When is a post-termination restriction unreasonable?
Post-termination restrictions are a constant source of debate and controversy. It is often unclear whether they are enforceable, and in late 2020 the government ran a consultation on reforming post-termination non-compete clauses in employment contracts.
However, as we await the outcome, the issue continues to be brought to the courts. This year’s standout case was Quilter Private Client Advisers Ltd v Falconer & Anor, which highlighted the challenges of enforcing post-termination restrictions.
What are post-termination restrictions?
They are clauses within employment contracts that prevent exiting employees from taking key clients, employees or suppliers from their former employer. These are often called non-solicitation or non-dealing clauses. They can also prevent former employees from working for a competitor, often referred to as non-compete clauses.
Why are there issues with enforcing them?
These clauses are only justifiable if they go so far as to protect a “legitimate business interest”, for example to prevent confidential business information being divulged to a competitor. As such, clauses that go further than necessary, for example by covering too broad a geographic area or business interest, are unenforceable.
What happened in Quilter?
Ms Falconer had only recently started work as a financial advisor at Quilter. Her employment contract contained a 12-month non-solicitation and non-dealing clause, along with a nine-month non-compete clause. As a new employee, she was subject to a six-month probationary period, with a notice period of two weeks. Ms Falconer resigned before the end of her probationary period and joined a competitor, so Quilter brought a breach of contract claim against her and her new employer.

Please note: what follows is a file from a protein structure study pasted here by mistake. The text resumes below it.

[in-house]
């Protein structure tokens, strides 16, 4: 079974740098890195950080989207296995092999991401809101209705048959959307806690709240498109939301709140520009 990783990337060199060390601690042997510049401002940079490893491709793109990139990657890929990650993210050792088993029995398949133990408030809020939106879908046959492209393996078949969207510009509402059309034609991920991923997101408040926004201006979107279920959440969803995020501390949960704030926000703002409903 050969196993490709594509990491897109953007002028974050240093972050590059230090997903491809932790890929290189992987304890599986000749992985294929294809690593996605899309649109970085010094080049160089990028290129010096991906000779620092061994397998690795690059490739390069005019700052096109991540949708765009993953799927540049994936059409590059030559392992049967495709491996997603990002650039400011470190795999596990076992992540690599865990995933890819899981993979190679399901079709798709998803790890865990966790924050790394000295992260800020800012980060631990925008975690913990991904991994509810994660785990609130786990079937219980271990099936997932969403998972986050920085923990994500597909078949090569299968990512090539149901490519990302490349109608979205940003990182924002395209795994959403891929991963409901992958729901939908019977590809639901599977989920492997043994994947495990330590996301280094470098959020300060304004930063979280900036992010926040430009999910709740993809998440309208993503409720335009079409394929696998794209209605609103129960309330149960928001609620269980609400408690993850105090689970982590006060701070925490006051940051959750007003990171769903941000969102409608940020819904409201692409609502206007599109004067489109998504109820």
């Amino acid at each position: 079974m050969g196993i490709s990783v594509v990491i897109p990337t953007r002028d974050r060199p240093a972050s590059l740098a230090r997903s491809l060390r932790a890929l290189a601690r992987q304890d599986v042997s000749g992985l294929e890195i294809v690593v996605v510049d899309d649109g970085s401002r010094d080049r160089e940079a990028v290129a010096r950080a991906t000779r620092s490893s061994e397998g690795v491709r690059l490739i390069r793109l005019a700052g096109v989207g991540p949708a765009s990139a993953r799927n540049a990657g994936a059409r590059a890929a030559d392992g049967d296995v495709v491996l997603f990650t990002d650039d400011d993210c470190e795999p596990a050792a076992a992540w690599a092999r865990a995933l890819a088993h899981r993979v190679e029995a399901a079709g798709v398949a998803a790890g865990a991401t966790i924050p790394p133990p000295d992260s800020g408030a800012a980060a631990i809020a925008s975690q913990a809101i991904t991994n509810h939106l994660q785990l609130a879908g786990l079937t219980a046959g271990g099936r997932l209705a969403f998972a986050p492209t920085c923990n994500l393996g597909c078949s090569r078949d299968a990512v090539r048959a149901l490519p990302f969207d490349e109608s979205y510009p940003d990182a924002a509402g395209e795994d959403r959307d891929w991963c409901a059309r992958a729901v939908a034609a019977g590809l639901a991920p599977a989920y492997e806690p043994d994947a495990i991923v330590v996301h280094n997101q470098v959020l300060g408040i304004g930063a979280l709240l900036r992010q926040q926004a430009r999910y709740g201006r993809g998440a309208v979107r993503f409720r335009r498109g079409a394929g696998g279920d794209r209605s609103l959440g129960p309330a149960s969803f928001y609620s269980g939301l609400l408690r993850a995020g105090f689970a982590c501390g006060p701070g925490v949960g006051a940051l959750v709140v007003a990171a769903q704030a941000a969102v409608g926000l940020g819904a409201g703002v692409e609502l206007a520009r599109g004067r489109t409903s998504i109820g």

The High Court found the non-compete clause to be unenforceable for three main reasons:
- It failed to consider how long Ms Falconer had worked at the business; she had very little opportunity to build a client base but would still be bound for nine months.
- The shortness of the notice period was a reflection on the company’s view that Ms Falconer’s services were not that important to the business until she’d worked for them for longer.
- The scope was found to be too broad, as it sought to prevent Ms Falconer from working in competition with Quilter for prospective clients.
This case draws attention to the need for more nuance in post-termination restrictions. Employers should consider what is suitable for the employee in question, taking their length of service and seniority into account, rather than a one-size-fits-all approach.
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Jenny works in our employment law team. She helps clients with a range of employment related matters including contracts, general employee relations and HR.